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Comment Re: Is more education, better education . . . ? (Score 2, Insightful) 495

You are simply mis-reading what is stated in that document. The US citizen parent had to be resident in the US for ten years (prior to the birth). How can I be so certain? I am in a similar category, but was born outside the US to a US mother and a father who had not been ten years resident in the US. I had, since birth, US citizenship until I renounced a few years ago.

Submission + - Google's New Compression Tool Uses 75% Less Bandwidth (

An anonymous reader writes: Google just released an image compression technology called RAISR (Rapid and Accurate Super Image Resolution) designed to save your precious data without sacrificing photo quality. Claiming to use up to 75 percent less bandwidth, RAISR analyzes both low and high-quality versions of the same image. Once analyzed, it learns what makes the larger version superior and simulates the differences on the smaller version. In essence, it’s using machine learning to create an Instagram-like filter to trick your eye into believing the lower-quality image is on par with its full-sized variant. Unfortunately for the majority of smartphone users, the tech only works on Google+ where Google claims to be upscaling over a billion images a week. If you don’t want to use Google+, you’ll just have to wait a little longer. Google plans to expand RAISR to more apps over the coming months. Hopefully that means Google Photos.

Comment Simple interfaces. (Score 1) 180

the car radio is great for simple eye's free interaction. It's also good for discovering new channels both locally and as you travel. It's a great human interface. Cuing up something on my phone to play it tedious, clumsy and I end up laying the same things too often. Even streaming blows as it's just too complex and too many choices.

Someone needs to make a radio dial like interface for streamed music. limited selections so it stays not complex but evolves in with new music and also has things like NPR or BBC or whatever news channels you like.

Comment Re:Does it really matter? (Score 1) 285

I look at computer languages as a designed tool to best express what the programmer wants accomplished. If the programmer has to conform to the tool, or recreate the wheel every time they program something, or have to relearn how to do things in the language in order to do something useful, then its not a good tool/language. C has the ability to interface with assembly, and it has some higher level abstractions which makes programming easier than assembly. But for a 1K chip, you probably have to discard stuff like stdio just to get code to fit in that space. And while its easier to get a C programmer to do something useful for that chip (because at least they know C), that C programmer will probably have to learn a boatload of esoterica (ways of doing things) for that environment to be an effective developer. If the programmer is the least bit sloppy, the C compiler will allow a completed binary to be larger than the available working environment. Therefore, C is not a language defined to help a programmer create code while the language helps manage the environment's constraints. (I wish I knew what the term was...) Ideally, there should be language for 1K chip environments to significantly ease development, but I guess assembler would be the only alternative that could fit the bill (unless you can use FORTH).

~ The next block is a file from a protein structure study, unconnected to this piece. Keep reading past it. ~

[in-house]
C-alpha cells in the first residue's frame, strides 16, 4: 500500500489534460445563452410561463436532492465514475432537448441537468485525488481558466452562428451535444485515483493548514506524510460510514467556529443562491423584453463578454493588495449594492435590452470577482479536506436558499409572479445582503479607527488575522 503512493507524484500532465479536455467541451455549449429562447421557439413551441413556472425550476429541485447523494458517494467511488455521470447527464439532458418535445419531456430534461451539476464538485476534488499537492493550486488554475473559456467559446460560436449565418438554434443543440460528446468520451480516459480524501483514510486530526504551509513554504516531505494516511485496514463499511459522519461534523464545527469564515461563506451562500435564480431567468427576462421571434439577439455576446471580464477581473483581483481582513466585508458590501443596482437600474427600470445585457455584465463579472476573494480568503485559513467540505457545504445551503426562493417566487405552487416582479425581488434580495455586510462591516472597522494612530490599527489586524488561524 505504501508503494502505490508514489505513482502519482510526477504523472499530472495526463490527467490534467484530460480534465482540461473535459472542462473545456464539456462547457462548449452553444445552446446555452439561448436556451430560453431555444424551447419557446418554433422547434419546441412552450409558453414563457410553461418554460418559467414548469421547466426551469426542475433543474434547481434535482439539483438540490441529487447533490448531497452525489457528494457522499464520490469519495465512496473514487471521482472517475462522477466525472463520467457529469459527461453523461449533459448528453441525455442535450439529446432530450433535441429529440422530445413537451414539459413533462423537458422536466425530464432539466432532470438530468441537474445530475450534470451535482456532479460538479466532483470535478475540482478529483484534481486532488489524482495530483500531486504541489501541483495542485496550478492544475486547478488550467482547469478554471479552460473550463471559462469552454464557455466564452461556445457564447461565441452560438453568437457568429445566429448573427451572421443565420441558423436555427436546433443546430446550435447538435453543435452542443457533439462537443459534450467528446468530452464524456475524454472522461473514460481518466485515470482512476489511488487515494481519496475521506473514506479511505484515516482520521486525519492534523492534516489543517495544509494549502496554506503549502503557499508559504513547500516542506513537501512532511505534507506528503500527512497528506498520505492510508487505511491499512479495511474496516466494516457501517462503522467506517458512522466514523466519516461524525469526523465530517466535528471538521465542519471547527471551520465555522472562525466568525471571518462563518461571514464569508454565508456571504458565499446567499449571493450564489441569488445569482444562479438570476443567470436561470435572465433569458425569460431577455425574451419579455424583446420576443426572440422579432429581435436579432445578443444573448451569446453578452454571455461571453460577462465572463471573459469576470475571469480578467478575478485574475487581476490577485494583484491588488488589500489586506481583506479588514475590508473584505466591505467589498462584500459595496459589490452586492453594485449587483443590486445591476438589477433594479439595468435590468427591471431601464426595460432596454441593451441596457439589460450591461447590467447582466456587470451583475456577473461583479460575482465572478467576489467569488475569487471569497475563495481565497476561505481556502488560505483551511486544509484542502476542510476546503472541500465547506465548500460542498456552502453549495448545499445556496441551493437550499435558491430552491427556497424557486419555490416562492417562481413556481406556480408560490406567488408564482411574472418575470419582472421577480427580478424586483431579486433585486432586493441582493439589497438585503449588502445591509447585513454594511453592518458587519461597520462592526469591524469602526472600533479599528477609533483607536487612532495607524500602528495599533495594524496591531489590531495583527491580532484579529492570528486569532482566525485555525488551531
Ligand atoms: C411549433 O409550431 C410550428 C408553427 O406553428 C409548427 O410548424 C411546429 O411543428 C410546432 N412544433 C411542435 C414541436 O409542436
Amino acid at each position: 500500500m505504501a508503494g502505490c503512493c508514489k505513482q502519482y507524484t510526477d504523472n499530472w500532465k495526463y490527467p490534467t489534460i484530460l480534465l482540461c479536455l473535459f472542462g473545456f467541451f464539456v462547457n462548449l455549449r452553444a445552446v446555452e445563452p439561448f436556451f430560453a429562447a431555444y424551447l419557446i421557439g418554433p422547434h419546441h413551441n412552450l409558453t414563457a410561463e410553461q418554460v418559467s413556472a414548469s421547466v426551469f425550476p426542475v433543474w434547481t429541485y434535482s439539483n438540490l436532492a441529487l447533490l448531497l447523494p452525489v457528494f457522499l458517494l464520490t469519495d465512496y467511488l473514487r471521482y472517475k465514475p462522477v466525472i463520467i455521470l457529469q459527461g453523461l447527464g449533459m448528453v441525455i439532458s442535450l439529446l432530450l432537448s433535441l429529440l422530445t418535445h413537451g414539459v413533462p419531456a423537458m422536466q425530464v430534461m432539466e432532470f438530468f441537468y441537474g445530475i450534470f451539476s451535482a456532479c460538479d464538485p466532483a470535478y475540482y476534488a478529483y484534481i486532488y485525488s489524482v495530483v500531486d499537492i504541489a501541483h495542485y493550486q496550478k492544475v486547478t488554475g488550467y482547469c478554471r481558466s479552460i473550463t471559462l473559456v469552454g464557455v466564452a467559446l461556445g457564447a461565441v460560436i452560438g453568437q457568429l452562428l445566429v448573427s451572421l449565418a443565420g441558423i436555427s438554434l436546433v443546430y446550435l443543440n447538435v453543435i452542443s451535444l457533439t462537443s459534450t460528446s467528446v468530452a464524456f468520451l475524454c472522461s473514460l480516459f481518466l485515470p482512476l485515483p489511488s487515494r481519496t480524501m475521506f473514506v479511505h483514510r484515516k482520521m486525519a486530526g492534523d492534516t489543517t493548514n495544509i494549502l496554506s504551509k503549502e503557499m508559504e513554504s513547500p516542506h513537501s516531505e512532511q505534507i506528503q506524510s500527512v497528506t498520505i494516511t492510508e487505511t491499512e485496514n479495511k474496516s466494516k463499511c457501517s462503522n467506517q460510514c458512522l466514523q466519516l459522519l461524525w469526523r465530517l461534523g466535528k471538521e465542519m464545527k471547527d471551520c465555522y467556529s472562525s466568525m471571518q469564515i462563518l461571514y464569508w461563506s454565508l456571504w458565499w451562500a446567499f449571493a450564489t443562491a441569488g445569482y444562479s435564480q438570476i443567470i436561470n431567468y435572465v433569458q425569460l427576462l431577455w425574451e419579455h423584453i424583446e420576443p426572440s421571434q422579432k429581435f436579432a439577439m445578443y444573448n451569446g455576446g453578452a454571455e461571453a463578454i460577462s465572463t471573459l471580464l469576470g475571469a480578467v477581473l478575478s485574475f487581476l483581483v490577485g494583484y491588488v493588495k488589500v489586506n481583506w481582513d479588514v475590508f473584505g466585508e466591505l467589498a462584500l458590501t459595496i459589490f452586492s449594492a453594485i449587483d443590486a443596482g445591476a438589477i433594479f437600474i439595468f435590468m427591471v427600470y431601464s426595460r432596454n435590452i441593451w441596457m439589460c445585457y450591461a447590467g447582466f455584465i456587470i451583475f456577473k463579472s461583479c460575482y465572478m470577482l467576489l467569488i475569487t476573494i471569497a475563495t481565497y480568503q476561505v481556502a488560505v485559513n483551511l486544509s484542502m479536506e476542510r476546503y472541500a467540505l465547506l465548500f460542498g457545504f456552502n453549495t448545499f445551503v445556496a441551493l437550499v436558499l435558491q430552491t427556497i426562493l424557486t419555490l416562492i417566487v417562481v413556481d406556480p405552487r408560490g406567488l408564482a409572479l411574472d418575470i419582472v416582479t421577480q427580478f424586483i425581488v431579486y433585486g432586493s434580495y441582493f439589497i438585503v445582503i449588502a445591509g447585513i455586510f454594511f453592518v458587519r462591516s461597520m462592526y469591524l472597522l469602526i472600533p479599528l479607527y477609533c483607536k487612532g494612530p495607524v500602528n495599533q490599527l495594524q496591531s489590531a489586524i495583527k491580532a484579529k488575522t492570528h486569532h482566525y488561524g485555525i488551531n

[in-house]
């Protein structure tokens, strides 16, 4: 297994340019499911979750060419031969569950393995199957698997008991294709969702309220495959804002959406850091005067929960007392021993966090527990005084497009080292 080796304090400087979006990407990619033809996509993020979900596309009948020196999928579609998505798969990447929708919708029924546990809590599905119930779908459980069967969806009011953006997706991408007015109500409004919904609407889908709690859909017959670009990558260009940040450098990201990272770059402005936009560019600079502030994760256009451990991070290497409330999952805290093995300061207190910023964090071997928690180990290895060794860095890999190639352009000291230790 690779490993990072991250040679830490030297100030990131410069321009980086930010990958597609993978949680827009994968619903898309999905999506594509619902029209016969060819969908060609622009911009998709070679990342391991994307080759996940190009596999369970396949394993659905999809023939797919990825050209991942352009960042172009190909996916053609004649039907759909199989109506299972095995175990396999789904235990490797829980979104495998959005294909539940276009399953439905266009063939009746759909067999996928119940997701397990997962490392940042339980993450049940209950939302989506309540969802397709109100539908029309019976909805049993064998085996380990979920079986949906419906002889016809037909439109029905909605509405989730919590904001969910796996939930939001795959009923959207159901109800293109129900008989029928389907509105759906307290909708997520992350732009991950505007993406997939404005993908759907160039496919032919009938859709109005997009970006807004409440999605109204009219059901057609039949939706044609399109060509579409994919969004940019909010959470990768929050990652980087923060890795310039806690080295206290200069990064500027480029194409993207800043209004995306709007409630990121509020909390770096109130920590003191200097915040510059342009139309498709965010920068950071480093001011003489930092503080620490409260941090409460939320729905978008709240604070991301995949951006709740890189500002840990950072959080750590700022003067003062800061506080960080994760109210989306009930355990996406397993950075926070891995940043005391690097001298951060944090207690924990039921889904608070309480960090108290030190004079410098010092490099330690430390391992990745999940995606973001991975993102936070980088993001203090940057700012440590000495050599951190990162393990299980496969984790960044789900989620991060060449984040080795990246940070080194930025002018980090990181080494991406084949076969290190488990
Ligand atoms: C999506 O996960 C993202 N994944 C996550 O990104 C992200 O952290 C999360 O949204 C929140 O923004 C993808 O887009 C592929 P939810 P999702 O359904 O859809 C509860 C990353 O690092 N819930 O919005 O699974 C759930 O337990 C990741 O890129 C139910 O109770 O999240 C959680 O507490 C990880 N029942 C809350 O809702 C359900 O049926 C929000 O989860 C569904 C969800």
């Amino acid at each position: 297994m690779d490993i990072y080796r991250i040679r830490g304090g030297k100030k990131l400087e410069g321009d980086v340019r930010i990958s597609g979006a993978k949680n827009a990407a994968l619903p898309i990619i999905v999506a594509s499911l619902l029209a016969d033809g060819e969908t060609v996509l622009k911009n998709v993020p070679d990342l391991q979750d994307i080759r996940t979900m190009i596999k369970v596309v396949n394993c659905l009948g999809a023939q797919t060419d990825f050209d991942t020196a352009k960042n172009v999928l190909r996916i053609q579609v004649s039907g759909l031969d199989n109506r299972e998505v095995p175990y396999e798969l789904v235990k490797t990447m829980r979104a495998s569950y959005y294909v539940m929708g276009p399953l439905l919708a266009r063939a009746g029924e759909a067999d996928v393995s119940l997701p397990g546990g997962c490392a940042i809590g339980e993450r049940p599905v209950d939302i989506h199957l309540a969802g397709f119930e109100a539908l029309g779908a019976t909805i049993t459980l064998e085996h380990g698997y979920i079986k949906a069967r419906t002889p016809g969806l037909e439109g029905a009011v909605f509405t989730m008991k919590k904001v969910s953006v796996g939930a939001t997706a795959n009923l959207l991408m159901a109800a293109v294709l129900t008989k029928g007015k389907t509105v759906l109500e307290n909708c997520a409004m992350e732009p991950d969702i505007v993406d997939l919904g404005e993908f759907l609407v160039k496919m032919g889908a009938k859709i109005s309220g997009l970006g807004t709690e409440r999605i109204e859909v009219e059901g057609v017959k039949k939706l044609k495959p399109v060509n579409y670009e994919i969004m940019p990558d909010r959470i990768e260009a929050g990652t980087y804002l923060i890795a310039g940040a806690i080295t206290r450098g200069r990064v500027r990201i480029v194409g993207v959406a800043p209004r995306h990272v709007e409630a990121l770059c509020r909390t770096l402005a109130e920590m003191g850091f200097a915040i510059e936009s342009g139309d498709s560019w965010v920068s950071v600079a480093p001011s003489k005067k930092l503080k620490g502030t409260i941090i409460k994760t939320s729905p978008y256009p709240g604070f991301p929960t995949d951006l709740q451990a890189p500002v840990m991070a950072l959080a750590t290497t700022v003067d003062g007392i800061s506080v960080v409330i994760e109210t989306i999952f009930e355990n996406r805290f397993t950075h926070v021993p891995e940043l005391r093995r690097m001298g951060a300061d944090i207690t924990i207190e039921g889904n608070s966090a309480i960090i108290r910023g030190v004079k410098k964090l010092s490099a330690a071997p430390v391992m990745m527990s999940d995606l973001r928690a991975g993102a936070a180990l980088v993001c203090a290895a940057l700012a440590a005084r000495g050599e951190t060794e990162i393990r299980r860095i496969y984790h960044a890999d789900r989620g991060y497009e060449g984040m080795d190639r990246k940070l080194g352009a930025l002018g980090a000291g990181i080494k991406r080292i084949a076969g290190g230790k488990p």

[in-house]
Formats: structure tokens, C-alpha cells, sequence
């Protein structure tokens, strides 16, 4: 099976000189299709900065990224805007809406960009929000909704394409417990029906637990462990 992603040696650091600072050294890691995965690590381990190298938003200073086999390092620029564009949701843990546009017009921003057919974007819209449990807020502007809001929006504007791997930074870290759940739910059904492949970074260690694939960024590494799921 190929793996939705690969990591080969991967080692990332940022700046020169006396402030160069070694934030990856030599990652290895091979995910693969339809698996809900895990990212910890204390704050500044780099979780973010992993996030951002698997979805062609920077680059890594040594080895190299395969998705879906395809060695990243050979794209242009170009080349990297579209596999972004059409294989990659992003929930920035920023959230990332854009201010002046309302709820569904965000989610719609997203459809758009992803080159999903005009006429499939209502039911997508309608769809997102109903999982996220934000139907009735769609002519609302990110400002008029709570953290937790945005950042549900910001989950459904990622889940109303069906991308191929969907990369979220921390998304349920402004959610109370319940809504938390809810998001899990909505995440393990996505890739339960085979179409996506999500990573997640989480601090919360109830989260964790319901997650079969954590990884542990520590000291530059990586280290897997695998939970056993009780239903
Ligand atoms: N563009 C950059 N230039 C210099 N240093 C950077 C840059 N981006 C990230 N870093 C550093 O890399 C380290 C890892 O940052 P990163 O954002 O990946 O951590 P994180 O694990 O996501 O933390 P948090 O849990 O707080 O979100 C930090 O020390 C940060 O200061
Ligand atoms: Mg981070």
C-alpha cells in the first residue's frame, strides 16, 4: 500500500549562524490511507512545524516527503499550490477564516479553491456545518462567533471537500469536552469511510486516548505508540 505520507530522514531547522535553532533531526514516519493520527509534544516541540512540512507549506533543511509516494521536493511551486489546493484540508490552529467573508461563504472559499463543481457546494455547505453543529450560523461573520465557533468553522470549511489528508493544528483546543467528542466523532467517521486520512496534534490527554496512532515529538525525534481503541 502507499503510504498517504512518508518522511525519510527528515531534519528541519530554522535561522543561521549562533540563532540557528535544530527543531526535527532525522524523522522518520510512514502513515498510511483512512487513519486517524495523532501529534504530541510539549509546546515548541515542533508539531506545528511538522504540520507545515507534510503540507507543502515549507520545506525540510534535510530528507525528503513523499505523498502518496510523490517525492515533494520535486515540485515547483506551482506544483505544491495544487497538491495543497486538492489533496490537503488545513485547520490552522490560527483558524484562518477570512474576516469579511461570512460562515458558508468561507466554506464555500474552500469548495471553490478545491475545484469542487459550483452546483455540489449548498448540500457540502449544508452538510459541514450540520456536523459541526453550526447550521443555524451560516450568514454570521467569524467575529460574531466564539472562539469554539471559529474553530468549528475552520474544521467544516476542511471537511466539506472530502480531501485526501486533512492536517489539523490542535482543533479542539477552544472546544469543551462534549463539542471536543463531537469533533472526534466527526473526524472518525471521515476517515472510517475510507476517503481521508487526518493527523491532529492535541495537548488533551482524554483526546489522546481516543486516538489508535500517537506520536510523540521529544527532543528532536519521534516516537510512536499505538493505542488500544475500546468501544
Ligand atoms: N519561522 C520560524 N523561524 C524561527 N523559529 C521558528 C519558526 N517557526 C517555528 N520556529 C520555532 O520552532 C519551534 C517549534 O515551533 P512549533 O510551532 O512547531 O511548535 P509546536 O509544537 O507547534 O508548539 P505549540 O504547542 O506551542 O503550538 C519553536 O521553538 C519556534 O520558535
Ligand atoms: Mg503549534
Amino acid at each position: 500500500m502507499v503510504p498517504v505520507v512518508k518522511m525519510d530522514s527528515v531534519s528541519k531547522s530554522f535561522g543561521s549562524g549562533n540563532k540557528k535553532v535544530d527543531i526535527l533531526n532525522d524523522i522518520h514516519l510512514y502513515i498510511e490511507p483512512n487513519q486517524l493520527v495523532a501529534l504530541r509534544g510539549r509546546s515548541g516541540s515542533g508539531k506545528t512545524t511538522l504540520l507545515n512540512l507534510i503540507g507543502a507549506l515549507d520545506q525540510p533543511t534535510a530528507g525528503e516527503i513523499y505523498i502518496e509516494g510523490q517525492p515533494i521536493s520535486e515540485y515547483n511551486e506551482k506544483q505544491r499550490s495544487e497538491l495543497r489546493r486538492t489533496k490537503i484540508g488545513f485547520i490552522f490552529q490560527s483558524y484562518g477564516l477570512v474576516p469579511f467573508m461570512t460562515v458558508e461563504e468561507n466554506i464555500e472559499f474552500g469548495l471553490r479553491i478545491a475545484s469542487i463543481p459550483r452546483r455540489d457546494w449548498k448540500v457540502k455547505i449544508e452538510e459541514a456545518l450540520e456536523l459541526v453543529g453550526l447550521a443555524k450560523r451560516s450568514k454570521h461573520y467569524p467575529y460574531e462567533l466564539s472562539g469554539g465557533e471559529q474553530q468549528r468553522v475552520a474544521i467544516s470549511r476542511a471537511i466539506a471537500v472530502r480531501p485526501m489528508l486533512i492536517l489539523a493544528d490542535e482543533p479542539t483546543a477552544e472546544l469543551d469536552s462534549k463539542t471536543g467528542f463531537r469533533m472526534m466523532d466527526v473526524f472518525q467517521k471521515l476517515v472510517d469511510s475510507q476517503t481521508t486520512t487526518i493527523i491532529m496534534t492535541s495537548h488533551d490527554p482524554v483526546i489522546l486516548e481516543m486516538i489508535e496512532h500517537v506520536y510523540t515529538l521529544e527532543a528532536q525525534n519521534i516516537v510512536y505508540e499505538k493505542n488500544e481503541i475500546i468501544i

Comment Re:Does it really matter? (Score 1) 285

Regardless of C falling in popularity (if legitimate) it's unlikely to be buried any time in the next 50 years given its use in the core of everything from OSs to 1K microcontroller firmware.

Just like COBOL, although I still think that COBOL programs will decline in percentage of business computing as time passes. As a sidenote, I find it sad that C is used in 1K microcontroller firmware. Where would it payoff in either space efficiency or developer "friendliness"?

Comment crap versus quality (Score -1, Redundant) 228

I have a bunch of really nice quality tools, socket sets and squares and digital calipers. I alos have five times as many disposo-tools I get from the $1 bargain bin. Cheap chinese crap. But it's convenient to have spare pares in my car or kitchen tool box and such. they work but they have their limits. Their main use is they are cheap so I can toss them out as they break.

Likewise I have way more android phones in drawers and chromebooks and windows machines than I do nice apple computers, laptops and tablets. But when I'm actually doing anything it's on my apples. THe others I use for my kids when we travel, or as controllers for games or as things I bought for cheap to try and see if I'd like them (chromebook). Their main benefit is they were cheap and disposable. Most have defects now like bad buttons, or bad batteries.

SO yeah here I am a canonical mac user but even I own more crap devices that are not mac. But Mac has 95% of my use-share.

One thing I would never buy is an expensive PC or Android device. They might very well have the same build quality as an apple. But that's not my use case. I only want the others because they are cheap and so I can have lots of them.

it depends on how you count. I'd count what people use.

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"Pascal is Pascal is Pascal is dog meat." -- M. Devine and P. Larson, Computer Science 340